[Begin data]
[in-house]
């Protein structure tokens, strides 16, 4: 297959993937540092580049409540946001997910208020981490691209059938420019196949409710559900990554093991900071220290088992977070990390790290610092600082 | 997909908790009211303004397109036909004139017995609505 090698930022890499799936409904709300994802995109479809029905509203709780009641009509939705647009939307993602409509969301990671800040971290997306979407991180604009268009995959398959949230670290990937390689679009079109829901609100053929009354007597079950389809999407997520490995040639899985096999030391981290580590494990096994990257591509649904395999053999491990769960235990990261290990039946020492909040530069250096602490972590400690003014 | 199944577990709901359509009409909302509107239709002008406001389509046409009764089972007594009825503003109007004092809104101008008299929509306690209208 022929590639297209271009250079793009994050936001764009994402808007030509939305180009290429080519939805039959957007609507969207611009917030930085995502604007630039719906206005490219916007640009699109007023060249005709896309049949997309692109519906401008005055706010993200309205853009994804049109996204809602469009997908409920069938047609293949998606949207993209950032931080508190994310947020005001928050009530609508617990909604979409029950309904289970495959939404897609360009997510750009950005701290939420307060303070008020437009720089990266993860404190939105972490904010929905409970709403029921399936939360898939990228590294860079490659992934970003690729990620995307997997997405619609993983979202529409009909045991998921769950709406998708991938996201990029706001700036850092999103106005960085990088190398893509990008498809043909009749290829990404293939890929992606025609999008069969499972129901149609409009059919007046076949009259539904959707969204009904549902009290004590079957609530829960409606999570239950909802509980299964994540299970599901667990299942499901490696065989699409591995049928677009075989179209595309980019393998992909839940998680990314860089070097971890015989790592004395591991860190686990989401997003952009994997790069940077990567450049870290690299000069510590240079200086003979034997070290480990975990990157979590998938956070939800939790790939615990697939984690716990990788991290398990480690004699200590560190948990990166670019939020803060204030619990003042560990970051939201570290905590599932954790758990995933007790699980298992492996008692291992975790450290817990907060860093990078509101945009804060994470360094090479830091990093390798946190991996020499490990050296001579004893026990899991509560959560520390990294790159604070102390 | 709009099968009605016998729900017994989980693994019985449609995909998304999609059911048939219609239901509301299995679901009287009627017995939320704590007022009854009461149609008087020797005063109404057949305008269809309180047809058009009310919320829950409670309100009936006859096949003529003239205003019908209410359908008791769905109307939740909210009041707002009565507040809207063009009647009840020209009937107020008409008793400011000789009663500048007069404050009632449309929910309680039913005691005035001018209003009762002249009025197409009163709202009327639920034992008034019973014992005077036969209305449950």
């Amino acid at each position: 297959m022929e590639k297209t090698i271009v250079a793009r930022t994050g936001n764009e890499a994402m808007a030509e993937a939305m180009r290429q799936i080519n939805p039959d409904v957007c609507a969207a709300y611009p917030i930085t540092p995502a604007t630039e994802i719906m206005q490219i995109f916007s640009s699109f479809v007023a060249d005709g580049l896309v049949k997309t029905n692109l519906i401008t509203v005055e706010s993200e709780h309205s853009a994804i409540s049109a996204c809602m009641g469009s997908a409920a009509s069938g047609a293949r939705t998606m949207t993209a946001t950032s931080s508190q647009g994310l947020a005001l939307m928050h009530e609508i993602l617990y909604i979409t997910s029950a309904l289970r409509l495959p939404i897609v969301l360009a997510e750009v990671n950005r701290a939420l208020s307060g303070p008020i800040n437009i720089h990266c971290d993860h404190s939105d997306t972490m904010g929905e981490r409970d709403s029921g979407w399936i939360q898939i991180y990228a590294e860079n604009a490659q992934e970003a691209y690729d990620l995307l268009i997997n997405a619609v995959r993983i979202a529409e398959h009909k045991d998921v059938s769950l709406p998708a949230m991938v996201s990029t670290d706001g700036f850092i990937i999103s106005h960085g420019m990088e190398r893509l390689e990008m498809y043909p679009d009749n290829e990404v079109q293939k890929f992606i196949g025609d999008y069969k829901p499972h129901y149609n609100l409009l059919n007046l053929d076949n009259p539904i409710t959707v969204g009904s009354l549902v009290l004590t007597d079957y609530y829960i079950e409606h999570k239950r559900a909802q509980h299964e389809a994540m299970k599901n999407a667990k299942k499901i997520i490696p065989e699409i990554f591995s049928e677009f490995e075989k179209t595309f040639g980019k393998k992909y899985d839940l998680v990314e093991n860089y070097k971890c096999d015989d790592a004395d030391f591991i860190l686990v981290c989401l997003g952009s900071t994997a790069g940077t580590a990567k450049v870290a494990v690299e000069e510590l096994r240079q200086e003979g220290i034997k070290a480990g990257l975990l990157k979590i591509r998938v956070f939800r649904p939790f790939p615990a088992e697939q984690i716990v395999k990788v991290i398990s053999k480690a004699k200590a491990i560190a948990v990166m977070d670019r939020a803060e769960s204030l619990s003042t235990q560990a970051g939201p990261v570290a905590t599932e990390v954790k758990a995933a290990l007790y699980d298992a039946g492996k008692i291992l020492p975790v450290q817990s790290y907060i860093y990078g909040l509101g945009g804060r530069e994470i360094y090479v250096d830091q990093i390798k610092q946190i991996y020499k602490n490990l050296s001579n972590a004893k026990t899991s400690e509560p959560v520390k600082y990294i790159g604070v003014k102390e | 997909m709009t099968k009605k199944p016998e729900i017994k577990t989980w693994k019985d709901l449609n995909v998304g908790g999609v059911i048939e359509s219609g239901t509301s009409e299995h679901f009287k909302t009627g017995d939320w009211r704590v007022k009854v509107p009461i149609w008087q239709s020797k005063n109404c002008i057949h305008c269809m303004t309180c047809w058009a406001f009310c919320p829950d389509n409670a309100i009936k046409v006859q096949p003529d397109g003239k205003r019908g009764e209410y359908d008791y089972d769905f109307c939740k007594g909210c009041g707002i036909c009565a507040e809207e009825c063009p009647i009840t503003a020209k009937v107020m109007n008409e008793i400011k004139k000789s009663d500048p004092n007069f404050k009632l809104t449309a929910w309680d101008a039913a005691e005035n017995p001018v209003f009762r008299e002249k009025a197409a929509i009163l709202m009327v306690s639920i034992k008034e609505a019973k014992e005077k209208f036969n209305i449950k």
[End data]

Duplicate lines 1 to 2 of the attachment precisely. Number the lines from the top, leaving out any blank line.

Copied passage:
[in-house]
């Protein structure tokens, strides 16, 4: 297959993937540092580049409540946001997910208020981490691209059938420019196949409710559900990554093991900071220290088992977070990390790290610092600082 | 997909908790009211303004397109036909004139017995609505 090698930022890499799936409904709300994802995109479809029905509203709780009641009509939705647009939307993602409509969301990671800040971290997306979407991180604009268009995959398959949230670290990937390689679009079109829901609100053929009354007597079950389809999407997520490995040639899985096999030391981290580590494990096994990257591509649904395999053999491990769960235990990261290990039946020492909040530069250096602490972590400690003014 | 199944577990709901359509009409909302509107239709002008406001389509046409009764089972007594009825503003109007004092809104101008008299929509306690209208 022929590639297209271009250079793009994050936001764009994402808007030509939305180009290429080519939805039959957007609507969207611009917030930085995502604007630039719906206005490219916007640009699109007023060249005709896309049949997309692109519906401008005055706010993200309205853009994804049109996204809602469009997908409920069938047609293949998606949207993209950032931080508190994310947020005001928050009530609508617990909604979409029950309904289970495959939404897609360009997510750009950005701290939420307060303070008020437009720089990266993860404190939105972490904010929905409970709403029921399936939360898939990228590294860079490659992934970003690729990620995307997997997405619609993983979202529409009909045991998921769950709406998708991938996201990029706001700036850092999103106005960085990088190398893509990008498809043909009749290829990404293939890929992606025609999008069969499972129901149609409009059919007046076949009259539904959707969204009904549902009290004590079957609530829960409606999570239950909802509980299964994540299970599901667990299942499901490696065989699409591995049928677009075989179209595309980019393998992909839940998680990314860089070097971890015989790592004395591991860190686990989401997003952009994997790069940077990567450049870290690299000069510590240079200086003979034997070290480990975990990157979590998938956070939800939790790939615990697939984690716990990788991290398990480690004699200590560190948990990166670019939020803060204030619990003042560990970051939201570290905590599932954790758990995933007790699980298992492996008692291992975790450290817990907060860093990078509101945009804060994470360094090479830091990093390798946190991996020499490990050296001579004893026990899991509560959560520390990294790159604070102390 | 709009099968009605016998729900017994989980693994019985449609995909998304999609059911048939219609239901509301299995679901009287009627017995939320704590007022009854009461149609008087020797005063109404057949305008269809309180047809058009009310919320829950409670309100009936006859096949003529003239205003019908209410359908008791769905109307939740909210009041707002009565507040809207063009009647009840020209009937107020008409008793400011000789009663500048007069404050009632449309929910309680039913005691005035001018209003009762002249009025197409009163709202009327639920034992008034019973014992005077036969209305449950």